Intramuscular injections of anti-HAV Ig prevents disease in exposed individuals through passive immunity


HEV mode of transmission

Mode of Transmission: Fecal-oral route, contracted from drinking water contaminated with feces, primarily in developing countries.


HEV acute or chronic?

Acute; self-limiting disease


HEV consequences of chronicity?

Consequences of chronicity: Major concern is associated with a high rate of mortality in pregnant women who become infected, especially if they are infected during their 3rd trimester. Pregnant women are considered immunocompromised


HEV antibodies used for diagnosis?

Ig/Ag useful for diagnosis by serology: Serological test for IgM anti-HEV has been developed but is not commercially available in the U.S. due to the rarity of infection here.


HBV mode of transmission

Mode of Transmission: Blood or body fluids (parenteral)


HBV incubation period

Incubation Period: Long incubation period of 60-90 days prior to disease onset


HBV acute or chronic?

Acute or Chronic: Both. Highly variable and depends on the age when infected

30-50% of adults, so the majority are asymptomatic


HBV age group that develops chronic infection?



HBV consequences of chronicity?

Consequences of chronicity: Severe liver disease, necrosis, fatality, carrier, chronic infection


HBV antibody used for diagnosis?

HBcAg: Hepatitis B core antigen that is a protein surrounding viral DNA in the virus core, not detectable in serum
HBeAg: Hepatitis Be antigen that is a protein surrounding viral DNA in virus core, appears shortly after HBsAg and indicates high viral replication and a high degree of infectivity.
HBsAg: Hepatitis B surface antigen, a protein in the outer virus envelope and in blood particles that allows the virus to dock. It is the first antigen to appear in serum.
It is detectable 2-12 weeks post exposure, and peaks during acute infection.
Persistent HBsAg is indicative of a chronic or active infection. Levels decline as patient Ab increases (detectable 12-20 weeks after symptoms)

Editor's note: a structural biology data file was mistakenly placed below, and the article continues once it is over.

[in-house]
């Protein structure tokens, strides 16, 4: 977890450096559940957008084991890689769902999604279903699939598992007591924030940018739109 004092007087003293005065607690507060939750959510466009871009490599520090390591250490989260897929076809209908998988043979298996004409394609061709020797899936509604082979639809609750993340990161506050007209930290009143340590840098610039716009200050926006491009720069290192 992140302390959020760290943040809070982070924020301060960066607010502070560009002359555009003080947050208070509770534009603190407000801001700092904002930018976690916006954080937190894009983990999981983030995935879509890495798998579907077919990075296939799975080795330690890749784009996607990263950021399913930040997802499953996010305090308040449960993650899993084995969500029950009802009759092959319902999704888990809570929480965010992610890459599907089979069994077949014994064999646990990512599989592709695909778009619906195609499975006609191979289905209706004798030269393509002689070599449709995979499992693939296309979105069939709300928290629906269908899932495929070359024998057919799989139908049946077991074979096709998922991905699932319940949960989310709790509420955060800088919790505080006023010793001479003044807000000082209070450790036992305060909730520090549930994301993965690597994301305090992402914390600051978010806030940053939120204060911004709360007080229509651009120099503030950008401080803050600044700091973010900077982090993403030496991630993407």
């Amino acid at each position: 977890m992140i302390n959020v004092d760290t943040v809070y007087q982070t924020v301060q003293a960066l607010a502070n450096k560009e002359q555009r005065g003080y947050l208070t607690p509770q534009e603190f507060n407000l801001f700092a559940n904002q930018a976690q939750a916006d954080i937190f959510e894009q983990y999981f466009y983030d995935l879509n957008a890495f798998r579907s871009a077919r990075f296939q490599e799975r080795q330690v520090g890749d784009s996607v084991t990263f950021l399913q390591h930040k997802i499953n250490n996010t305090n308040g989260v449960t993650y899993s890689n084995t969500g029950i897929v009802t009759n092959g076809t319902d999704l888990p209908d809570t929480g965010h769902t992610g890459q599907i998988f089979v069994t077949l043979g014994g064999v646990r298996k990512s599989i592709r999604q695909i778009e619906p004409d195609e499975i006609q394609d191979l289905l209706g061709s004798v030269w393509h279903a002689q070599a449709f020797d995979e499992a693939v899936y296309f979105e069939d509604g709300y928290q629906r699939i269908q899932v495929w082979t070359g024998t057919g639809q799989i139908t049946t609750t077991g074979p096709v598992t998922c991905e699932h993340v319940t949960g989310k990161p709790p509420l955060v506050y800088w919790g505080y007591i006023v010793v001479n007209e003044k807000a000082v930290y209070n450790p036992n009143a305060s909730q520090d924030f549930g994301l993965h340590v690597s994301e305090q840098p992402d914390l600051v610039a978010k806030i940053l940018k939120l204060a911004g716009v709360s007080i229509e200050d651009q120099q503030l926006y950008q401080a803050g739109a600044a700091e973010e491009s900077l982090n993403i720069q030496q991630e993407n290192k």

HbeAg: appears shortly after HBsAg and indicates high viral replication and high degree of infectivity.
IgM anti-HBc: appears first (IgM isotype antibody against the HBcAg) and used as an indicator of current or recent acute infection
Useful for detecting the core window (time between disappearance of HbsAg and anti-Hbs)
When Ig and Ag are present in equal amounts, Ag is not detected by EIA because it is bound up = core window. You can detect the Ig to the core even though you can’t detect the surface antigen any longer
IgG anti-HBc: appears later and persists for life. Indicates a past infection and usually immunity.
Anti-HBs: appears during recovery and persists for years and provides protective immunity to reinfection
Failure to develop anti-HBs indicates chronic infection and the inability to clear surface antigen. This antibody is produced in response to vaccination.


HDV mode of transmission

Mode of Transmission: Incomplete virus that only occurs with HBV either simultaneously or as a superinfection of HBV
Uses HBsAg protein in its outer envelope with HBV, because it cannot form infectious protein particles without HBV.


HDV acute or chronic?

Acute or Chronic: Results in a greater risk of fulminant or chronic liver disease


HDV age group that develops chronic infection?



HDV consequences of chronicity?